When I became a preschool teacher for an hour

When I offered to visit Daniel’s preschool classroom to talk about Chinese New Year, his teacher immediately said yes.

So Friday morning I gathered my tools:

–          Card stock with dragon masks printed on it

–          Duct tape to tape the masks

–          Paint sticks for the back of the masks

–          Fortune cookies (which are not Chinese, but they are Chinese-American)

–          Two books: Fortune Cookies and Bringing in the New Year

–          A roll of bubble wrap so we could pretend to set off fireworks

–          Red Chinese envelopes full of lollipops (though traditionally they should hold money)

This is our family’s fifth year celebrating Chinese New Year, and our goal is simple: make it fun. We can’t teach our sons everything about their Chinese heritage and language and culture, but we want to give them as much as we can so they will want to learn more.

When I sat down in the teacher’s rocking chair—feeling a bit like an imposter—I looked out at the children, all sitting criss-cross-applesauce, and wondered where to begin. So I asked them what they had done to celebrate the New Year. They talked about fireworks and parties and blowers.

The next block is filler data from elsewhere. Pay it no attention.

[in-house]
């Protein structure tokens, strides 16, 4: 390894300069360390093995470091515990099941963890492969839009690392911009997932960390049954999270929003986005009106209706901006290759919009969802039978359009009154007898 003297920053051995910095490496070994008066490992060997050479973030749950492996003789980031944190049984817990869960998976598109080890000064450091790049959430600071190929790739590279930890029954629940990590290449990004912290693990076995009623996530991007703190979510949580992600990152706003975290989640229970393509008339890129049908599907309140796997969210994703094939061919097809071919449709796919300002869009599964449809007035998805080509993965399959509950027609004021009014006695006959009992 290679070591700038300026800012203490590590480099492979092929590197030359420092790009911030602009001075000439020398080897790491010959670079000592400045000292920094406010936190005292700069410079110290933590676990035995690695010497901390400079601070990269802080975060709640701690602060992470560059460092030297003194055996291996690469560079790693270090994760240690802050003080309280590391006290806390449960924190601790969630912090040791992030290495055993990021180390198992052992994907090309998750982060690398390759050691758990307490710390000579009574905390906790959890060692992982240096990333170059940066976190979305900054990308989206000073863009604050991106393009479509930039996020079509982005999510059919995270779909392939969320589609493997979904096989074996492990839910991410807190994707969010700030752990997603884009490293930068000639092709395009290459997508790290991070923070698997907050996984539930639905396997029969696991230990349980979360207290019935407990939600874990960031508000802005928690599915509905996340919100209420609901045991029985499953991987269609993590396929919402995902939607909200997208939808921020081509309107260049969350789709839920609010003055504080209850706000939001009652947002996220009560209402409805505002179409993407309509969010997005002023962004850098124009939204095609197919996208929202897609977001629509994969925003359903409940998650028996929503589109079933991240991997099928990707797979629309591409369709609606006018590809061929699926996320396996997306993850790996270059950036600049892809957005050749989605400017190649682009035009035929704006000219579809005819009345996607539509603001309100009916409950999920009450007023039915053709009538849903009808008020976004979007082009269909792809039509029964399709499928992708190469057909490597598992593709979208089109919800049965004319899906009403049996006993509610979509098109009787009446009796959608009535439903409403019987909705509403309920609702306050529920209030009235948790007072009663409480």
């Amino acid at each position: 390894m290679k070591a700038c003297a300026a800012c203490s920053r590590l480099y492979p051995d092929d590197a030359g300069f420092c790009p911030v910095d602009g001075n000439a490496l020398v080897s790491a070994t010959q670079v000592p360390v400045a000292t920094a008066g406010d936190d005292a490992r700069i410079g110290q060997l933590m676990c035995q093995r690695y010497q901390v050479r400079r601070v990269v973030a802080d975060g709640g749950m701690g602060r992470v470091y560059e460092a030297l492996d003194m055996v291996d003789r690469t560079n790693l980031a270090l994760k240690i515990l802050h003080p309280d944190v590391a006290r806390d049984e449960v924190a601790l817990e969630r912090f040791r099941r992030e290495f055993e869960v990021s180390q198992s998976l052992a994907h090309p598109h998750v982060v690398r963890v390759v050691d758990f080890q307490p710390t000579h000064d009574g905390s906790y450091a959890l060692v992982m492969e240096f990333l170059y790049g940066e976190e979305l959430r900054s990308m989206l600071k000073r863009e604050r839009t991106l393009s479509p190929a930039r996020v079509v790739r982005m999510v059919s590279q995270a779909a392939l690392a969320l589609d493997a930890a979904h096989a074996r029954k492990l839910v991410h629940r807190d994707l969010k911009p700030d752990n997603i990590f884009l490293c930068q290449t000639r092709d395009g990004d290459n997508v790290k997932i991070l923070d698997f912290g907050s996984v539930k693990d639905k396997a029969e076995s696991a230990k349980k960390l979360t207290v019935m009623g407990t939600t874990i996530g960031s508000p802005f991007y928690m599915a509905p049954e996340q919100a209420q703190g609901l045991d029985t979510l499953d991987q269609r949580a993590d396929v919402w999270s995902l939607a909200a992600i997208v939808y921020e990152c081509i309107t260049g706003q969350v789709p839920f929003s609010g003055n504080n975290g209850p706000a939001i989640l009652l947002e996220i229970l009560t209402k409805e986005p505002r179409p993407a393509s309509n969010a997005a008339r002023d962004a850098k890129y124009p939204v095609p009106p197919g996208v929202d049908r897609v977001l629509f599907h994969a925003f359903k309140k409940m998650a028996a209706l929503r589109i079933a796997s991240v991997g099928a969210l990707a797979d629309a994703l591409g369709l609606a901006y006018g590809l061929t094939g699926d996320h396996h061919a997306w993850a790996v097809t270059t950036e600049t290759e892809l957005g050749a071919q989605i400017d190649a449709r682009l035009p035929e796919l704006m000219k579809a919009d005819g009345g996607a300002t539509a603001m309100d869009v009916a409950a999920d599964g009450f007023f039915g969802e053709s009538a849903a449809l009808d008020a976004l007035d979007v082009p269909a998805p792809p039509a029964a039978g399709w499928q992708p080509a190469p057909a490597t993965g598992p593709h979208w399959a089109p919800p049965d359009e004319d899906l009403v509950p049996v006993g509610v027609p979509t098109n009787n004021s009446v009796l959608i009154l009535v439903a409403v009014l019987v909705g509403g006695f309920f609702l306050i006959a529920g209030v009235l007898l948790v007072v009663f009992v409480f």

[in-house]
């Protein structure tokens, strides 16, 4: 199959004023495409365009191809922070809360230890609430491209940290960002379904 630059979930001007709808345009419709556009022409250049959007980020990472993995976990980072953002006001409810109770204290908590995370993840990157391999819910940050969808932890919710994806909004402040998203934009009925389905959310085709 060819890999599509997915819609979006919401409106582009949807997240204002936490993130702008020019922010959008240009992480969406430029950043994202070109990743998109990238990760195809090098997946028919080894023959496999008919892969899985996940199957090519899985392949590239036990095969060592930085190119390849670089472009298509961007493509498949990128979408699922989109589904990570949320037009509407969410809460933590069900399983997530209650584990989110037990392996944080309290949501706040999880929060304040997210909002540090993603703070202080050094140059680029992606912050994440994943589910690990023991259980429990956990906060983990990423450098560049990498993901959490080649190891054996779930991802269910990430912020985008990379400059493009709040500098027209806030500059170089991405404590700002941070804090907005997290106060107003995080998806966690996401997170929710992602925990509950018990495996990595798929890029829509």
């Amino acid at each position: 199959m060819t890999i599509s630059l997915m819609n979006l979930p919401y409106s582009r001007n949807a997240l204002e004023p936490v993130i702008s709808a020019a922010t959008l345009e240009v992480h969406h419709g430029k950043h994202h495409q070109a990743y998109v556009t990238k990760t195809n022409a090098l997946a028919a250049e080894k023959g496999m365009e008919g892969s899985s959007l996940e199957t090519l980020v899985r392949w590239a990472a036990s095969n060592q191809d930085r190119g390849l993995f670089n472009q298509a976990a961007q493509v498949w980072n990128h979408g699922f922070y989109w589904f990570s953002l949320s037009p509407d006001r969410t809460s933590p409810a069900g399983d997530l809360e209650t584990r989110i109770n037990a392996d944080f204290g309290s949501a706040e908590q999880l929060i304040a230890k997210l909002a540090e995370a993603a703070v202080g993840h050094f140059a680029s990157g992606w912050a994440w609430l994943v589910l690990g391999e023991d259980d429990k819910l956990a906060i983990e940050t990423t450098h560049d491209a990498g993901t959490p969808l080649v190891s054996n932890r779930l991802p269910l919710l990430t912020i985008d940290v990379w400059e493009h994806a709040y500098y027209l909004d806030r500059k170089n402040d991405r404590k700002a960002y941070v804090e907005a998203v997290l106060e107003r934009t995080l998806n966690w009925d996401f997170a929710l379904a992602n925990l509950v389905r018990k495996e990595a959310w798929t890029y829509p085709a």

Then I started telling them about Chinese New Year and fireworks and parades and dragons. I was so happy that they were listening and responding. Then as I was reading my first book, one of the boys stopped me.

“What is China?” he asked.

Oops. I hadn’t thought to explain that. Maybe I’m not a natural teacher after all.

But guess who is: our younger son. Daniel spent the whole time playing teacher.

He carried the Fortune Cookies book around to let the children take turns pulling the fortunes out.

He refused to make a mask because he was too busy taping paint sticks on the back of the masks.

As the teacher, he marched in the back of our dragon parade, waving a paint stick. Then he slipped the paint stick into his pants, perhaps more like a construction worker than a teacher, and walked around handing out fortune cookies.

He even showed his friends how to pop their bubble wrap. They jumped on it to make it pop, and then sat down quietly to pop each individual bubble they had missed.

As for me, I loved seeing Daniel so happy and proud. I already can’t wait to go back next year.

In fact, I’m not sure I can wait for the Year of the Ram. Maybe I’ll go back in two weeks to celebrate the Lantern Festival.

Making lanterns would be fun! I just need to find a way to incorporate paint sticks, duct tape, and bubble wrap again.

Catholic Review

The Catholic Review is the official publication of the Archdiocese of Baltimore.